Fifty dual-purpose Metrobuses with high-back seats, were purchased in 1986. Many of these buses were converted to normal seated buses and continued in service until November 2008. They were mainly used on limited-stop services. Fourteen guided buses were delivered for route 65 (branded Tracline 65), which was the first guided bus system in the UK, although the experiment only lasted a couple of years.[5][6][7] All of the 14 guided buses were converted for conventional use. However they were distinguishable by their dot matrix destination display and gap in the front wheel arch where the guidewheels had been fitted.

In early 1995 Marshall Bus of Cambridge were contracted to overhaul all of West Midland Travel's Metrobus fleet. This was the largest used bus overhaul programme in Europe at the time and Marshalls set up a dedicated business division and staff to handle it. Many unavailable parts had to be sourced and made to original patterns by the Marshall procurement team. A production line was established in one of Marshall's aircraft hangars and anything up to 30 Metrobuses could be found in work at some stage along the line. Duration of refurbishment of each bus was usually 2-3 per week. No powerline items were included with the result that original engines were simply put back in the overhauled buses as they were. This had the effect that as the vehicles were driven from the West Midlands to Marshalls at Cambridge and driven back once completed and frequently broke down. Over 600, mainly MkII, Metrobuses were overhauled with the contract terminated abruptly in 1999 due to lack of confidence in Marshall Bus over delays with WMT orders for new single deck buses.[citation needed]

The last Metrobuses were withdrawn from regular service in March 2010, being reduced to school services before their final withdrawal on 24 July 2010.[8][9] A few were retained as driver training vehicles until 2017, however. In 2017 National Express West Midlands purchased a preserved 'Timesaver' example (D957 NDA, 2957) to add to its vintage hire fleet. National Express West Midlands (then Travel West Midlands) had previously sold this bus to a dealer in 2003. As a result, National Express West Midlands now owns a Metrobus for events and hire.[10]

Greater ManchesterEdit

The GM Standard MCW Metrobus, preserved in its original GM Express livery

The Greater Manchester Passenger Transport Executive (GMPTE) initially ordered 190 MkI MCW Metrobuses which were delivered between 1979 and 1983, alongside an unfulfilled order of 15 out of 190 Leyland Titans.[11]: 129  Five of the PTE's early Metrobuses would be sold to London Buses in 1987.[1]: 53 

Around 1986, Northern Counties delivered 30 more MCW Metrobuses built with Manchester standard bodywork, intended for the 'Trans Lancs' 400 express service linking Bolton with Stockport.[11]: 174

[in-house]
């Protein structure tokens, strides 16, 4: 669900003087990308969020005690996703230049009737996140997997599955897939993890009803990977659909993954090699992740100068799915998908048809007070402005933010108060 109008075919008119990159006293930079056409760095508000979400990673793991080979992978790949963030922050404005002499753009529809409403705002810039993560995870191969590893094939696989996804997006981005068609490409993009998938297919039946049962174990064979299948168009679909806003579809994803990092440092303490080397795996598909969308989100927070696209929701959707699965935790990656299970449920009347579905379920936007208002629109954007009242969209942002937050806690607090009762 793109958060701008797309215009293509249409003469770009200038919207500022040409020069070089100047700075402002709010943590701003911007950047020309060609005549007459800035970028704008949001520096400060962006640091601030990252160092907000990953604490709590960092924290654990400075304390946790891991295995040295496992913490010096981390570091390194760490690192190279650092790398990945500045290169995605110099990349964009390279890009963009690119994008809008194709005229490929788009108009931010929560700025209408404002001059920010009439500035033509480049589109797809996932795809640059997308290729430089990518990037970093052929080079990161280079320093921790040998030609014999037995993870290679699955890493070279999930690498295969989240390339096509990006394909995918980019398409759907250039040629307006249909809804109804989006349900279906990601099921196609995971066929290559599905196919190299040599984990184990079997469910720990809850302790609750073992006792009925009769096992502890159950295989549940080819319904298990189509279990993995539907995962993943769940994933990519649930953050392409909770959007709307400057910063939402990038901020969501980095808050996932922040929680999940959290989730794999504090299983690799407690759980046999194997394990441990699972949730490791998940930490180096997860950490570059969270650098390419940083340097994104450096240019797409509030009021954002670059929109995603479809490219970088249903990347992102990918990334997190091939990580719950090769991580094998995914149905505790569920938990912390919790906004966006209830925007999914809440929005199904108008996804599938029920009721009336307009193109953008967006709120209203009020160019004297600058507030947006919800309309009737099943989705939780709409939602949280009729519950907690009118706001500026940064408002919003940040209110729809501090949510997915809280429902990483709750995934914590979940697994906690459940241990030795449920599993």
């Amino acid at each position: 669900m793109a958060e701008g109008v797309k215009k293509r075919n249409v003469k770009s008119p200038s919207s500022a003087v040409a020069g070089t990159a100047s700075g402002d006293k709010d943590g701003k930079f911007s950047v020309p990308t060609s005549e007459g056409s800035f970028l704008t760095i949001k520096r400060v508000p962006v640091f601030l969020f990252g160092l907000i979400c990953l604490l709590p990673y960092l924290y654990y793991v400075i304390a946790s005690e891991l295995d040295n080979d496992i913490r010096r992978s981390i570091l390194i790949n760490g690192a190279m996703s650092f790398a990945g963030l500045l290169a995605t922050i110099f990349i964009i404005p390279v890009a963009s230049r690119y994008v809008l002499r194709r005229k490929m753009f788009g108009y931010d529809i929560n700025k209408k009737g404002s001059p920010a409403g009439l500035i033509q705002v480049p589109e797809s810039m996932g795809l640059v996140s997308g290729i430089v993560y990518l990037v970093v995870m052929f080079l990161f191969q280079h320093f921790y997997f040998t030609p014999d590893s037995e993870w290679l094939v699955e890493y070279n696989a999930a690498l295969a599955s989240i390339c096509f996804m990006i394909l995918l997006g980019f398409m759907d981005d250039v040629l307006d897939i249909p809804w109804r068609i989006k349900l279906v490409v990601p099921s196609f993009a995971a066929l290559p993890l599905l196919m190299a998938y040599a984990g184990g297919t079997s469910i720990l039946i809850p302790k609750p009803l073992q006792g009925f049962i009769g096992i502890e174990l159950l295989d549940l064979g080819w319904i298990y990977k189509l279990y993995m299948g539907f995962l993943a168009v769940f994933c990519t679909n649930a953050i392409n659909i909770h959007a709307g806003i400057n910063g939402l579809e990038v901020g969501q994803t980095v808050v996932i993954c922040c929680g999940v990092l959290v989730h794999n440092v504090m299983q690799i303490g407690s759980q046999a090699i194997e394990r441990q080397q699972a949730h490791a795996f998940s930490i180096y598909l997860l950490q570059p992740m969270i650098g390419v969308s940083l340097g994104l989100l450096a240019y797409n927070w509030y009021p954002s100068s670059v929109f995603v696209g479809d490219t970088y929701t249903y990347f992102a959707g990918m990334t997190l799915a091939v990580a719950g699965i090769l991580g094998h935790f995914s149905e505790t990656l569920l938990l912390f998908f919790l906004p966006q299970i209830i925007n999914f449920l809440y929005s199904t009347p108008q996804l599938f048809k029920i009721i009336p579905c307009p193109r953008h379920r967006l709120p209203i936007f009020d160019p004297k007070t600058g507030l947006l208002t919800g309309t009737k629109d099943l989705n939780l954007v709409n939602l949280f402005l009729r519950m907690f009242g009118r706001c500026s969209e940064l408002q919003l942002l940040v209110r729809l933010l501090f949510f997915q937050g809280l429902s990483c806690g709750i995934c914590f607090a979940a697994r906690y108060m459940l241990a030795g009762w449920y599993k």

West YorkshireEdit

The West Yorkshire Passenger Transport Executive and its successor Yorkshire Rider purchased over 100 Metrobuses, a majority of these being MkIIs. Some were bodied with Walter Alexander bodywork.[12] Two MkIIs and two Alexander Metrobuses were sold to London Buses.[1]

One MkII Metrobus was converted by Yorkshire Rider to operate as a demonstrator for a guided busway in Leeds. This made use of parts supplied from West Midlands Travel's guided busway Metrobuses.[13]

South YorkshireEdit

South Yorkshire Passenger Transport Executive (SYPTE) purchased a total of 170 MkI and MkII Metrobuses following comparative trials in 1979.[14] These were delivered in five batches from 1980 to 1985, with some being specified with dual doors. These were joined by ten MkII Metrobuses in 1986 that were delivered with coach seats for 'Fastline' express work.[15][16]

Also in South Yorkshire, Yorkshire Traction took delivery of twelve Metrobuses in 1986, an order initially placed when Yorkshire Traction were a National Bus Company subsidiary.[15] These Metrobuses were unique in that they were built to a low height specification.

Other operatorsEdit

Preserved Northern General Transport Company Metrobus MkII in May 2009
Preserved Northern General Transport Company Metrobus MkII rear in May 2009

In Scotland, the Greater Glasgow Passenger Transport Executive and its successor Strathclyde Buses purchased 70 MkI, MkII and Alexander-bodied Metrobuses over from 1979 to the end of production in 1989.[17] Metrobuses with Alexander bodywork proved popular with the Scottish Bus Group, with Midland Scottish taking on a total of 109 by 1986. Most of these would be transferred to Kelvin Scottish following the reorganisation of the SBG.[12][15]